Ichthyosaurs, second only to whales in size, thrived during the dinosaur age.
Their roots are unclear. Spitsbergen's Arctic fossils from 250 million years ago are revealing the rise of ichthyosaurs.
Siberian volcanism killed 90% of species in the Permian Period's worst mass extinction, leaving the eldest ichthyosaur 2 million years later.
The 11 tail vertebrae discovered indicate that the animal was about 10 feet (3 meters) long, making it a top predator.
Ichthyosaurs, like whales and other marine reptiles, emerged from terrestrial forebears.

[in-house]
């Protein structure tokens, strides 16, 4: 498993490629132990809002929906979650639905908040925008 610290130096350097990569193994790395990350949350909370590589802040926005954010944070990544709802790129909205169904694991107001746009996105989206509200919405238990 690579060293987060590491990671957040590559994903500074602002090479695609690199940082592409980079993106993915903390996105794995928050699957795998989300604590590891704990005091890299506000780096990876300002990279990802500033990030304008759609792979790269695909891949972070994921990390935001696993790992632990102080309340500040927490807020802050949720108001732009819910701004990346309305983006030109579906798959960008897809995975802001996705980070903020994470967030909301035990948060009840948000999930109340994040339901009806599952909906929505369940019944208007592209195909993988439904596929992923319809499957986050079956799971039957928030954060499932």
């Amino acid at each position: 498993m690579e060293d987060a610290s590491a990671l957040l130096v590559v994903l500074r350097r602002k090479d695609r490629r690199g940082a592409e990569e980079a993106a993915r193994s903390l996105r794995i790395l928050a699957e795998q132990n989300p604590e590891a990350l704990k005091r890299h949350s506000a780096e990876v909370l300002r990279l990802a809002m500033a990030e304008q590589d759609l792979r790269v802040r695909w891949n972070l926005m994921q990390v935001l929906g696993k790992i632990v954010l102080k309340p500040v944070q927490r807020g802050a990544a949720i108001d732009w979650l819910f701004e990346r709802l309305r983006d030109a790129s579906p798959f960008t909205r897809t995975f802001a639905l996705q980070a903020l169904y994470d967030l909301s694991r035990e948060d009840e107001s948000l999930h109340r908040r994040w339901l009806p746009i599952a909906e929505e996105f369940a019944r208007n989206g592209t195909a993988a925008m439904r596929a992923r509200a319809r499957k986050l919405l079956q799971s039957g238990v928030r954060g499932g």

Researchers thought 250 million-year-old ichthyosaurs would have been basic like their land-dwelling forebears.
This unnamed fossil showed advanced anatomy.
Kear said the intermediate ichthyosaur parent emerged sooner than expected.
On our July fossil-hunting trek to Spitsbergen, we will have to dig in even older rocks.